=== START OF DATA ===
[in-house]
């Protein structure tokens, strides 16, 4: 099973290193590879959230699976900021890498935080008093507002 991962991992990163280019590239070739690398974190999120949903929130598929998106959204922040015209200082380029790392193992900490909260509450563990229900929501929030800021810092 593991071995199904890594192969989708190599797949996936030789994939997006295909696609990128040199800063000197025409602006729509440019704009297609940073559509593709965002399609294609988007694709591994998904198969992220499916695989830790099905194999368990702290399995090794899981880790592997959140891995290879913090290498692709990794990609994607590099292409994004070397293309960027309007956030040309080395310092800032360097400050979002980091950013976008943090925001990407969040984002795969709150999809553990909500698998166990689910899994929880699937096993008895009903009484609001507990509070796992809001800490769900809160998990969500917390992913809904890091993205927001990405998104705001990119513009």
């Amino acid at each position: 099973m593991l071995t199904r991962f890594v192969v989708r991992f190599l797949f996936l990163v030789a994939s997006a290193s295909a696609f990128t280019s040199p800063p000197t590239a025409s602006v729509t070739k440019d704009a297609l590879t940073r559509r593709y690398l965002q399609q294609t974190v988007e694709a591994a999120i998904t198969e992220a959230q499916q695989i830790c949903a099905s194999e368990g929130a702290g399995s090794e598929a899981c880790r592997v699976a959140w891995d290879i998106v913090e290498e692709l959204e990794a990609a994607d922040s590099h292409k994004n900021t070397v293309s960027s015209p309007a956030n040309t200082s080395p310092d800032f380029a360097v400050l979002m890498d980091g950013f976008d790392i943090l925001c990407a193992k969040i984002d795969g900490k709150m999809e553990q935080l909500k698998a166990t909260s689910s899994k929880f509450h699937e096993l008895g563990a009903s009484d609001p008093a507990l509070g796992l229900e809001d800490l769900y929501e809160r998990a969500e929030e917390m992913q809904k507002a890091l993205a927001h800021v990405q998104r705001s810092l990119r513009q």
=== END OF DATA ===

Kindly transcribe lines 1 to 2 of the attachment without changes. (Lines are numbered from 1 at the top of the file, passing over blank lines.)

[in-house]
């Protein structure tokens, strides 16, 4: 099973290193590879959230699976900021890498935080008093507002 991962991992990163280019590239070739690398974190999120949903929130598929998106959204922040015209200082380029790392193992900490909260509450563990229900929501929030800021810092 593991071995199904890594192969989708190599797949996936030789994939997006295909696609990128040199800063000197025409602006729509440019704009297609940073559509593709965002399609294609988007694709591994998904198969992220499916695989830790099905194999368990702290399995090794899981880790592997959140891995290879913090290498692709990794990609994607590099292409994004070397293309960027309007956030040309080395310092800032360097400050979002980091950013976008943090925001990407969040984002795969709150999809553990909500698998166990689910899994929880699937096993008895009903009484609001507990509070796992809001800490769900809160998990969500917390992913809904890091993205927001990405998104705001990119513009």